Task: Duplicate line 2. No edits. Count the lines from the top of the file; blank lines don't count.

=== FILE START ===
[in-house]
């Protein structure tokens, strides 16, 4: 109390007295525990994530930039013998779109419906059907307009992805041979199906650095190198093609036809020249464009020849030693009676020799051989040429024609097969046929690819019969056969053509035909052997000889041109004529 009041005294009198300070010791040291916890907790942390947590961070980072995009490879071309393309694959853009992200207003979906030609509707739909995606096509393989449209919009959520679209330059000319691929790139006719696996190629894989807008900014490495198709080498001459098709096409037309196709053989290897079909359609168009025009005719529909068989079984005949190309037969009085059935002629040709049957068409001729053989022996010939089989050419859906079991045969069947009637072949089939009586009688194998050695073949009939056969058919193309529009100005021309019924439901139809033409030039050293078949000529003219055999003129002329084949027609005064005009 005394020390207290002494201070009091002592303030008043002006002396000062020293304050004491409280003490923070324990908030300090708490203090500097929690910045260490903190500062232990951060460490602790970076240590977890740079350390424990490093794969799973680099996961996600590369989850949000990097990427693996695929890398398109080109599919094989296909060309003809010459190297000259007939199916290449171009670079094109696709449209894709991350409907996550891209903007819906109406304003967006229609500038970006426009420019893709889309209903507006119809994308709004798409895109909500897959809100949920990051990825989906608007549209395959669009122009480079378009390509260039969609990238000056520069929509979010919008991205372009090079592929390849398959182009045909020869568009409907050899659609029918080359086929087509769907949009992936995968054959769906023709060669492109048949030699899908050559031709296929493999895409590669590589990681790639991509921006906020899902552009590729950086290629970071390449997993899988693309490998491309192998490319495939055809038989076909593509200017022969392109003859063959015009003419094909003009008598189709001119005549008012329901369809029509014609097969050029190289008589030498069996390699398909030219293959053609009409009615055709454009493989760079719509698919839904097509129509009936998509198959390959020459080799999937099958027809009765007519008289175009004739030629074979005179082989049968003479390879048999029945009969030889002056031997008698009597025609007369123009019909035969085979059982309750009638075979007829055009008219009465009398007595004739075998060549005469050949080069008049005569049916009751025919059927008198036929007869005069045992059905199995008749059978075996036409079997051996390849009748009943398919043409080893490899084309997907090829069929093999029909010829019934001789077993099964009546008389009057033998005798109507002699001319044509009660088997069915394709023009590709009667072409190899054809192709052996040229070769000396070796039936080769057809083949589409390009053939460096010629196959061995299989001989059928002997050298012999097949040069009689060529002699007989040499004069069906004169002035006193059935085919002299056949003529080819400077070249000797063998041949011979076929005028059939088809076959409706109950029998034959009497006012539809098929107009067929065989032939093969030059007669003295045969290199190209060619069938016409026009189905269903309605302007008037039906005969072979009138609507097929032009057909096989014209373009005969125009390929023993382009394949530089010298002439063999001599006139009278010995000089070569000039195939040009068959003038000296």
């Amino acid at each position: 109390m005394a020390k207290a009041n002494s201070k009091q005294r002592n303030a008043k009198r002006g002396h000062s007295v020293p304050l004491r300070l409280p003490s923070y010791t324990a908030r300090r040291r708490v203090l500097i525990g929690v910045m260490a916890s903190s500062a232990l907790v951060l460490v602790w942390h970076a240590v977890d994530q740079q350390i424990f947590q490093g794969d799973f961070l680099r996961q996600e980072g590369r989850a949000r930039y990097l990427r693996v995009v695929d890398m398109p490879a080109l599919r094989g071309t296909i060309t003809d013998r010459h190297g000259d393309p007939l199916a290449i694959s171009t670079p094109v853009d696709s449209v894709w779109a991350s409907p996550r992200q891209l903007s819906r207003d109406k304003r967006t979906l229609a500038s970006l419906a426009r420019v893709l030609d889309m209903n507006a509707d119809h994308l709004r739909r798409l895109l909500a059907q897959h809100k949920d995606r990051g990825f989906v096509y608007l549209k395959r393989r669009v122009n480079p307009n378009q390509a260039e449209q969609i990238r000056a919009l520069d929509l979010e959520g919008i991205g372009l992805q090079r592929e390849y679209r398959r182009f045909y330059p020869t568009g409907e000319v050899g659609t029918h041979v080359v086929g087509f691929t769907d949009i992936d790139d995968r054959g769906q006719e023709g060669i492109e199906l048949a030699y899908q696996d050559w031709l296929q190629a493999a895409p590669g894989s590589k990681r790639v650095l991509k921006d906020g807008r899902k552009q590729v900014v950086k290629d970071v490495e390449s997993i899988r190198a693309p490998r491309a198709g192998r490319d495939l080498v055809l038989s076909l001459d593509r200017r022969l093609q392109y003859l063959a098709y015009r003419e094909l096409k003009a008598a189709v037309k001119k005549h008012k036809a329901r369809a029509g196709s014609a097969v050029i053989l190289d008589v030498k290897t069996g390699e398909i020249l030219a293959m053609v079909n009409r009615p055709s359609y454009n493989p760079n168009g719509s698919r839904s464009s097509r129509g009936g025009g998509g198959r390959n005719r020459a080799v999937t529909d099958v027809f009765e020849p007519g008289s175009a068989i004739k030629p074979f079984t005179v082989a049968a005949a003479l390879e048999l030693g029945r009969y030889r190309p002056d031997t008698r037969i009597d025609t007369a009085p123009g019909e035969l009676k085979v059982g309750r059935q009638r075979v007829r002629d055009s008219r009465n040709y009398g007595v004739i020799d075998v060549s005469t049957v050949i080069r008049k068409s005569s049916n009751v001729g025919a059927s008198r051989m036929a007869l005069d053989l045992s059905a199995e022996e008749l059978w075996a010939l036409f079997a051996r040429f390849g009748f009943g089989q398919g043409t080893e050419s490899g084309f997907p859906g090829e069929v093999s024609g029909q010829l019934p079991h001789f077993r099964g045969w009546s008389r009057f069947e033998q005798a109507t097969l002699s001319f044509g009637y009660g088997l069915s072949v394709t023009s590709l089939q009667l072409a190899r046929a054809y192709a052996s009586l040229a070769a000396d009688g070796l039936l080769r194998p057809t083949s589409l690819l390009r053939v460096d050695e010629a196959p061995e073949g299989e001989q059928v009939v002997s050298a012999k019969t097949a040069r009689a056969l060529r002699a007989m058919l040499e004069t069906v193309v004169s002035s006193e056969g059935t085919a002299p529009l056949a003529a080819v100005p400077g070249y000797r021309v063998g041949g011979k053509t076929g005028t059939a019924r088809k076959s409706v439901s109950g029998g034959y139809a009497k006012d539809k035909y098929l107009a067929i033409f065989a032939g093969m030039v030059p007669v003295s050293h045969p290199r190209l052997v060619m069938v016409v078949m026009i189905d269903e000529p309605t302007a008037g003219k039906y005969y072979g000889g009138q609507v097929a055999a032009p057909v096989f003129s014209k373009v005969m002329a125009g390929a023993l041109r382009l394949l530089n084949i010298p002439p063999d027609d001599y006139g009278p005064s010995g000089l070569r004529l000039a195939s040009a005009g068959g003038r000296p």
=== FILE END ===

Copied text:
């Protein structure tokens, strides 16, 4: 109390007295525990994530930039013998779109419906059907307009992805041979199906650095190198093609036809020249464009020849030693009676020799051989040429024609097969046929690819019969056969053509035909052997000889041109004529 009041005294009198300070010791040291916890907790942390947590961070980072995009490879071309393309694959853009992200207003979906030609509707739909995606096509393989449209919009959520679209330059000319691929790139006719696996190629894989807008900014490495198709080498001459098709096409037309196709053989290897079909359609168009025009005719529909068989079984005949190309037969009085059935002629040709049957068409001729053989022996010939089989050419859906079991045969069947009637072949089939009586009688194998050695073949009939056969058919193309529009100005021309019924439901139809033409030039050293078949000529003219055999003129002329084949027609005064005009 005394020390207290002494201070009091002592303030008043002006002396000062020293304050004491409280003490923070324990908030300090708490203090500097929690910045260490903190500062232990951060460490602790970076240590977890740079350390424990490093794969799973680099996961996600590369989850949000990097990427693996695929890398398109080109599919094989296909060309003809010459190297000259007939199916290449171009670079094109696709449209894709991350409907996550891209903007819906109406304003967006229609500038970006426009420019893709889309209903507006119809994308709004798409895109909500897959809100949920990051990825989906608007549209395959669009122009480079378009390509260039969609990238000056520069929509979010919008991205372009090079592929390849398959182009045909020869568009409907050899659609029918080359086929087509769907949009992936995968054959769906023709060669492109048949030699899908050559031709296929493999895409590669590589990681790639991509921006906020899902552009590729950086290629970071390449997993899988693309490998491309192998490319495939055809038989076909593509200017022969392109003859063959015009003419094909003009008598189709001119005549008012329901369809029509014609097969050029190289008589030498069996390699398909030219293959053609009409009615055709454009493989760079719509698919839904097509129509009936998509198959390959020459080799999937099958027809009765007519008289175009004739030629074979005179082989049968003479390879048999029945009969030889002056031997008698009597025609007369123009019909035969085979059982309750009638075979007829055009008219009465009398007595004739075998060549005469050949080069008049005569049916009751025919059927008198036929007869005069045992059905199995008749059978075996036409079997051996390849009748009943398919043409080893490899084309997907090829069929093999029909010829019934001789077993099964009546008389009057033998005798109507002699001319044509009660088997069915394709023009590709009667072409190899054809192709052996040229070769000396070796039936080769057809083949589409390009053939460096010629196959061995299989001989059928002997050298012999097949040069009689060529002699007989040499004069069906004169002035006193059935085919002299056949003529080819400077070249000797063998041949011979076929005028059939088809076959409706109950029998034959009497006012539809098929107009067929065989032939093969030059007669003295045969290199190209060619069938016409026009189905269903309605302007008037039906005969072979009138609507097929032009057909096989014209373009005969125009390929023993382009394949530089010298002439063999001599006139009278010995000089070569000039195939040009068959003038000296």